The concept of concussion can been found woven throughout the history of human societies since antiquity. The image of David knocking Goliath unconscious with a stone to the head is but one early example. A formal definition of cerebral concussion emerged in 1787 when Benjamin Bell, a British surgeon, who described it as,
“every affection of the head attended with stupefaction, when it appears as the immediate consequence of external violence, and when no mark or injury is discovered, is in general supposed to proceed from commotion or concussion of the brain, by which is meant such a derangement of this organ as obstructs its natural and usual functions, without producing such obvious effects on it as to render it capable of having its real nature ascertained by dissection.” (Shaw 2002)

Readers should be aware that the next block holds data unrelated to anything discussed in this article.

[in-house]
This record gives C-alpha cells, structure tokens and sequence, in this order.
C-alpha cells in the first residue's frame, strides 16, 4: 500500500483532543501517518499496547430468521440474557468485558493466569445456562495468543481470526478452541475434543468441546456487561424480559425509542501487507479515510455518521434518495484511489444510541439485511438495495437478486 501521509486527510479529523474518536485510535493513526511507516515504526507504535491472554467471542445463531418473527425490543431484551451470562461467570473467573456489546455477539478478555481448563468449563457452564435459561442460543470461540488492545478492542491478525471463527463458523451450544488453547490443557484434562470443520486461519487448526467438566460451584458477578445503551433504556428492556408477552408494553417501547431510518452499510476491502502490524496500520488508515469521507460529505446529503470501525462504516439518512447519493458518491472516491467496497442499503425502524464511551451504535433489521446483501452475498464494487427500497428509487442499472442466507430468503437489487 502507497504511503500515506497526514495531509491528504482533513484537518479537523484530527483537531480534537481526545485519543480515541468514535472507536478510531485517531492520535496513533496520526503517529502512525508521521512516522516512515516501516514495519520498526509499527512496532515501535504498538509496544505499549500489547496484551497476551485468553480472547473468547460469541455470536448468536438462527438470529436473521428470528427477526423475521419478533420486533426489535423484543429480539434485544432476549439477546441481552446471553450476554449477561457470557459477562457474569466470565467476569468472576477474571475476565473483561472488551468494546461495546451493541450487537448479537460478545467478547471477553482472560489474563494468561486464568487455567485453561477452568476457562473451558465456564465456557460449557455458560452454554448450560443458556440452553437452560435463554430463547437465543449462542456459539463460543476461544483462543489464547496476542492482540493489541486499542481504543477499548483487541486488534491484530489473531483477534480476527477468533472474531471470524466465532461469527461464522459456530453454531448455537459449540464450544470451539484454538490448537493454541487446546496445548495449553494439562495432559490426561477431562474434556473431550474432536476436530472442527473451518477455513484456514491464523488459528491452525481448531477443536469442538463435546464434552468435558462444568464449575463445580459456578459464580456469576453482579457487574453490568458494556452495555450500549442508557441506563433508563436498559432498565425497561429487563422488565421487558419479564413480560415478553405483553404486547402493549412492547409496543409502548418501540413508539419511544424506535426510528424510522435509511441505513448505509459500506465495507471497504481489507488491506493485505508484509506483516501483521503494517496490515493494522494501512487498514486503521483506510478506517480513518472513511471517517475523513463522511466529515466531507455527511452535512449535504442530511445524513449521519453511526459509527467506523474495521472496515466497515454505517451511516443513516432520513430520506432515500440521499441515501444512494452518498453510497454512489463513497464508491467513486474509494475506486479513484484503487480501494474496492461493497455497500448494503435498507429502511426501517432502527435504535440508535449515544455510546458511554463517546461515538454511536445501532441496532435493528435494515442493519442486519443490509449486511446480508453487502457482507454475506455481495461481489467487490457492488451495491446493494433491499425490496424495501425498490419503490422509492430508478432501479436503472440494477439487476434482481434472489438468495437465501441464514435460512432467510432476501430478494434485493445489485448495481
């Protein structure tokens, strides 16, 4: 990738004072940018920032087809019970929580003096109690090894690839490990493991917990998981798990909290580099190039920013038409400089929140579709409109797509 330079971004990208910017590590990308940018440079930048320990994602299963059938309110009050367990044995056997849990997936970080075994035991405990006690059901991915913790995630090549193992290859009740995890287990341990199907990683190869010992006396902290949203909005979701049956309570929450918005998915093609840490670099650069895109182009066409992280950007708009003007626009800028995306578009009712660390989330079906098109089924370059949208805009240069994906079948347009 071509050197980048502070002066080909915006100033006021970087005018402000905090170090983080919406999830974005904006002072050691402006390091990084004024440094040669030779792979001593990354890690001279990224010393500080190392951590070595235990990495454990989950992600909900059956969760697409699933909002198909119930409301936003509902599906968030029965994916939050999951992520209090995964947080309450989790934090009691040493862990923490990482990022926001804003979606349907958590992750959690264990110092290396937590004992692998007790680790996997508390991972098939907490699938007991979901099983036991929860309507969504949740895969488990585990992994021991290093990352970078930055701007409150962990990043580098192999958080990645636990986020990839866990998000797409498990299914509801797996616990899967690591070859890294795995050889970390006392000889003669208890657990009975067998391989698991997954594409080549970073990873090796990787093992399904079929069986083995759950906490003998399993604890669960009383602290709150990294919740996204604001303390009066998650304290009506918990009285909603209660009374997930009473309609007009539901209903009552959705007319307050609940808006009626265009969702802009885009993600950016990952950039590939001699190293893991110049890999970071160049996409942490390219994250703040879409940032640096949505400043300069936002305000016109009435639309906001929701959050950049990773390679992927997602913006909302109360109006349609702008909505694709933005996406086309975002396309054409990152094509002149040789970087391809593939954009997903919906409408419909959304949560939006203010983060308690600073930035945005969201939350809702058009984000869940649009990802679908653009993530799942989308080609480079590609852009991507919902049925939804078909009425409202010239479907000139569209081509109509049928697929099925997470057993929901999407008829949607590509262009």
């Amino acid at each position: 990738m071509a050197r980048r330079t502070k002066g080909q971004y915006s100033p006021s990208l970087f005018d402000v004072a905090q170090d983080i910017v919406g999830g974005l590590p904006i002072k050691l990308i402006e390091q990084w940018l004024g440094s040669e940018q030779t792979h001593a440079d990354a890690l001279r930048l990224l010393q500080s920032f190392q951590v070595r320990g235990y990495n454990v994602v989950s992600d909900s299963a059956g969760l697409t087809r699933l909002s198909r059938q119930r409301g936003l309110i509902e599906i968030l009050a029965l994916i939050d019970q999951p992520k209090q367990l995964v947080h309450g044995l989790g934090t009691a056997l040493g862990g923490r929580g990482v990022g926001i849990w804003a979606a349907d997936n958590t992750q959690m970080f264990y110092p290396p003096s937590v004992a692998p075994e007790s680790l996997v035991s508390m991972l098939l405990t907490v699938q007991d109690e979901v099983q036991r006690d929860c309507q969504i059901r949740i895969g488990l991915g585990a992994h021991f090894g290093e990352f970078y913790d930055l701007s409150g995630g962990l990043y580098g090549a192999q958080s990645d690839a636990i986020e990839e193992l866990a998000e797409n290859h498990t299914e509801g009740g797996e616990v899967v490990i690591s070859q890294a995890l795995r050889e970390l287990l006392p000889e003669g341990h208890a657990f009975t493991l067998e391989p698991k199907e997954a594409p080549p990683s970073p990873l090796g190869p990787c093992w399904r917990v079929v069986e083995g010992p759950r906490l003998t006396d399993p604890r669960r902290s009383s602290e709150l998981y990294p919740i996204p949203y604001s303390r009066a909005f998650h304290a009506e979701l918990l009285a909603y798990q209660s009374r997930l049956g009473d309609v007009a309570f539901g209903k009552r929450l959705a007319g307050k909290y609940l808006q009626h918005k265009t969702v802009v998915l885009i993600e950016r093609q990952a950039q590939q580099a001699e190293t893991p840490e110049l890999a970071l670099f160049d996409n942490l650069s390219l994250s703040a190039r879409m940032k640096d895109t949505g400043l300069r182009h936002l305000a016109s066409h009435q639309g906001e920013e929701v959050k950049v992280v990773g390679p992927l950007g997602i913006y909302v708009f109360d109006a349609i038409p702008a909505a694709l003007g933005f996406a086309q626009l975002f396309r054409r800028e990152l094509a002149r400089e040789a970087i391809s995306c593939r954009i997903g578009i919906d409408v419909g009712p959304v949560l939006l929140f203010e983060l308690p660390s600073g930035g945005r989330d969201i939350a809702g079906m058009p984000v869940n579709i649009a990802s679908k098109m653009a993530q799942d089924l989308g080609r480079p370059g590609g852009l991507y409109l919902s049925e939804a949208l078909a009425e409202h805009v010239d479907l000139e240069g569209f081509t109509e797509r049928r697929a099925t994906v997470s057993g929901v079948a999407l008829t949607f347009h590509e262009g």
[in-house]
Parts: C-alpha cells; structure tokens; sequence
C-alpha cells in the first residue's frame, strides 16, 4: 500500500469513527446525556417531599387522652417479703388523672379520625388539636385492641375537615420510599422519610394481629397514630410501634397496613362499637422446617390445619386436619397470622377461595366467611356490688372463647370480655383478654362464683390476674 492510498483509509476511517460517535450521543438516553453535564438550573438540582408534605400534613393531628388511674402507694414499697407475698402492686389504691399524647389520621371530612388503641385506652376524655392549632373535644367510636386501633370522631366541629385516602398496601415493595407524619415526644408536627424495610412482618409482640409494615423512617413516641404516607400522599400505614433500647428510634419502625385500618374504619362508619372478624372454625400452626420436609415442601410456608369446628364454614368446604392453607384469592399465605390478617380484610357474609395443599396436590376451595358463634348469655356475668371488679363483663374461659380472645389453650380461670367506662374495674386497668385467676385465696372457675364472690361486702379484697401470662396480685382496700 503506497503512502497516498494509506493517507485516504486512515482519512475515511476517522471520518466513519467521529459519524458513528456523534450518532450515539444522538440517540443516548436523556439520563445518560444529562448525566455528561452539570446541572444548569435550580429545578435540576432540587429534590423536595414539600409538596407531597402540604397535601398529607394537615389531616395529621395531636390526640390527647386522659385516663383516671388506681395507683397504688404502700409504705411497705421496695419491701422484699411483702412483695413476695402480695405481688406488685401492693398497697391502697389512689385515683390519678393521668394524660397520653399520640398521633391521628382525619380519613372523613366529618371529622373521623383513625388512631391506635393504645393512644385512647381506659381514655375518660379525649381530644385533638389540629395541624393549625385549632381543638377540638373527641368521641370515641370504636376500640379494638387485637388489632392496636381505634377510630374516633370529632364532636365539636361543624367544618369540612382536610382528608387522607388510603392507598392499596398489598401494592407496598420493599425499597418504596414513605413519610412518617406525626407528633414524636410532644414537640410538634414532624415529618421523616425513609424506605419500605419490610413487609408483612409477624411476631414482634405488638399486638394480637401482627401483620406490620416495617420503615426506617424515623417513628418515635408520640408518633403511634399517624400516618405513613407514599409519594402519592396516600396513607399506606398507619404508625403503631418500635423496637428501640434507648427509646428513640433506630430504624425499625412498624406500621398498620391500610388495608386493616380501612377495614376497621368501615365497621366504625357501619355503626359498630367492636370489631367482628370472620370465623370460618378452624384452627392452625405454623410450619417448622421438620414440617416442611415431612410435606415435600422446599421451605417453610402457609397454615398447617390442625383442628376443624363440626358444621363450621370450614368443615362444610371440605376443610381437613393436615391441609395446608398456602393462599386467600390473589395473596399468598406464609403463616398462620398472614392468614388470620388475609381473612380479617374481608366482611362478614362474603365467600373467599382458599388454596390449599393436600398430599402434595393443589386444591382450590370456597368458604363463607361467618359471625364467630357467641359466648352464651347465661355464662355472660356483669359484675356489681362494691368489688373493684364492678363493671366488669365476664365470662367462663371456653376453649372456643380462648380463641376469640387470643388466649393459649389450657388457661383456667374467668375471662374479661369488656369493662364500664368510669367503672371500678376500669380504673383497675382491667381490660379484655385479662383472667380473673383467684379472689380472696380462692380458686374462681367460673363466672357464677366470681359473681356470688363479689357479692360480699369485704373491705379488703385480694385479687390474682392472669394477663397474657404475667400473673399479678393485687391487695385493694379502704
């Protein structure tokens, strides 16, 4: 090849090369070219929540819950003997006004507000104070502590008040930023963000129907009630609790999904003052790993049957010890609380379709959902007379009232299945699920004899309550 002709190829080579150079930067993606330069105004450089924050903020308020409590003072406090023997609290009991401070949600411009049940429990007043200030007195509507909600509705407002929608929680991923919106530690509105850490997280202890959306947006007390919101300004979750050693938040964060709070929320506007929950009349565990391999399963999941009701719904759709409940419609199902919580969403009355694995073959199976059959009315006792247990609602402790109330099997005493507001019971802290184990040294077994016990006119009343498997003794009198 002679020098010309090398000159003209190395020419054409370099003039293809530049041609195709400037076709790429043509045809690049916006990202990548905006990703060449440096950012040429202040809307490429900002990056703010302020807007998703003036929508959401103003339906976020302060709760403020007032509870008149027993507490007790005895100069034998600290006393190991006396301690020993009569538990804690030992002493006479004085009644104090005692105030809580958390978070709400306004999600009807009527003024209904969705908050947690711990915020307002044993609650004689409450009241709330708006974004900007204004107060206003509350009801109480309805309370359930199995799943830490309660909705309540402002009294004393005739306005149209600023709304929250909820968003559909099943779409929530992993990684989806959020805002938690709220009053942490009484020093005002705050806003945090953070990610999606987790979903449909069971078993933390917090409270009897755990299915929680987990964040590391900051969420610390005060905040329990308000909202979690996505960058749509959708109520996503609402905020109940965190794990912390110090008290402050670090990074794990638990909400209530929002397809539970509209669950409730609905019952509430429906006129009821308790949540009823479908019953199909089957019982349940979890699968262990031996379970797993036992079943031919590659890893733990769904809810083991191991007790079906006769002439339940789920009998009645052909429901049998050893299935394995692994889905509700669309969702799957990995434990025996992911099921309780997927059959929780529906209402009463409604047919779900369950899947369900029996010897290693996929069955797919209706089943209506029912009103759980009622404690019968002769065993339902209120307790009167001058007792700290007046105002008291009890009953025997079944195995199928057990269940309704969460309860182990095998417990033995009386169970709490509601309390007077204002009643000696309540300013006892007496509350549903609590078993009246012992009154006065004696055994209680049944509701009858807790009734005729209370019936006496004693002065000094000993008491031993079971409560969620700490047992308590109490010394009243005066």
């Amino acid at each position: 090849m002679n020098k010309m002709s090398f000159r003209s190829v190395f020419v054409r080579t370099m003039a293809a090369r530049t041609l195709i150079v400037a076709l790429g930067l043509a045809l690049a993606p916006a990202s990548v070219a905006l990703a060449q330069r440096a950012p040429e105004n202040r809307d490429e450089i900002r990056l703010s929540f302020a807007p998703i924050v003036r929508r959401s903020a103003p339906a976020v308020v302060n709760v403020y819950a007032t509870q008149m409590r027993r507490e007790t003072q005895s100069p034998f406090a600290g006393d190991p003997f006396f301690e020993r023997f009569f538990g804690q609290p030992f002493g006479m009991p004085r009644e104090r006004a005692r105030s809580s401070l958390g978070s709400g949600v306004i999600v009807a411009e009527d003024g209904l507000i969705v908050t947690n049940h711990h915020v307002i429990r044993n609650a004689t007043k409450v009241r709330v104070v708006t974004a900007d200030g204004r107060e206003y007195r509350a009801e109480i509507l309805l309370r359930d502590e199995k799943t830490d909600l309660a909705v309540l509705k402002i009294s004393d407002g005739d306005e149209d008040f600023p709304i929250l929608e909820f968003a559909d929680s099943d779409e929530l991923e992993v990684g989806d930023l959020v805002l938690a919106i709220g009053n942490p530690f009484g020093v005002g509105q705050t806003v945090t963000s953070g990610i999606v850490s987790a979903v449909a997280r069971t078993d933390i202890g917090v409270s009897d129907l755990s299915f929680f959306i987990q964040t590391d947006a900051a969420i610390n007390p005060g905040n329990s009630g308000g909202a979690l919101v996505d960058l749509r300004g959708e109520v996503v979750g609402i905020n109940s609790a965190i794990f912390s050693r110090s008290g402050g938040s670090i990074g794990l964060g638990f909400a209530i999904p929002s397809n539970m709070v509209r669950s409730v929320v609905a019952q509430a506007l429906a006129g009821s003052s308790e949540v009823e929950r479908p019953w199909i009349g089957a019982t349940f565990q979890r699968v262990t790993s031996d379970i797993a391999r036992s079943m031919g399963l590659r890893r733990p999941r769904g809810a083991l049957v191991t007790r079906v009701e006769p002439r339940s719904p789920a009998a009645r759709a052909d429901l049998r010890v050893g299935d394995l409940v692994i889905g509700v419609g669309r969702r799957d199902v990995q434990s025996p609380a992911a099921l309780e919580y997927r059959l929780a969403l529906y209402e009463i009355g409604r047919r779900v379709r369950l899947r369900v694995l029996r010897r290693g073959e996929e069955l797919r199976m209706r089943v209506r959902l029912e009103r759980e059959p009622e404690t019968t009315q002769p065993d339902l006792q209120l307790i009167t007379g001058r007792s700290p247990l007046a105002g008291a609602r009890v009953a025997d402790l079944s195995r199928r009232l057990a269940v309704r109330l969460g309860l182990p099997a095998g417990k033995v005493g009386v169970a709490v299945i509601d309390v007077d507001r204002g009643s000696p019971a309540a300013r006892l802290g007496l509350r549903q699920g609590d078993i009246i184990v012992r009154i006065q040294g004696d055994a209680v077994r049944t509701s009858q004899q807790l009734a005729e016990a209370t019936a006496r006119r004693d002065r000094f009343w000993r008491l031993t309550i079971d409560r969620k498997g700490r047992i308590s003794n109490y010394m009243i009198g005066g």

That definition accurately describes the essence of the concussion as we know it today. In high school sports, there are an estimated 136 000 concussions every year in the US. The majority (53%) are a result of contact to the head and in most cases (83%) the symptoms subside within a week. Girls appear to be at higher risk than boys and generally experience different types of symptoms (see Concussion discussion II: differences between girls and boys). A small number of students (5%) lost consciousness during their injury and 1.5% experience symptoms that last beyond 1 month. A review of high school athletes determined 16 year old students reported the highest number of concussions (see Fig.1; Meehan et al., 2011)
In a study of high school football players, dizziness at the time of injury was a significant predictor of a prolonged recovery. Loss of consciousness and vomiting were possibly related to longer recoveries, whereas other symptoms like headaches, amnesia and visual problems were not (Lau et al., 2011).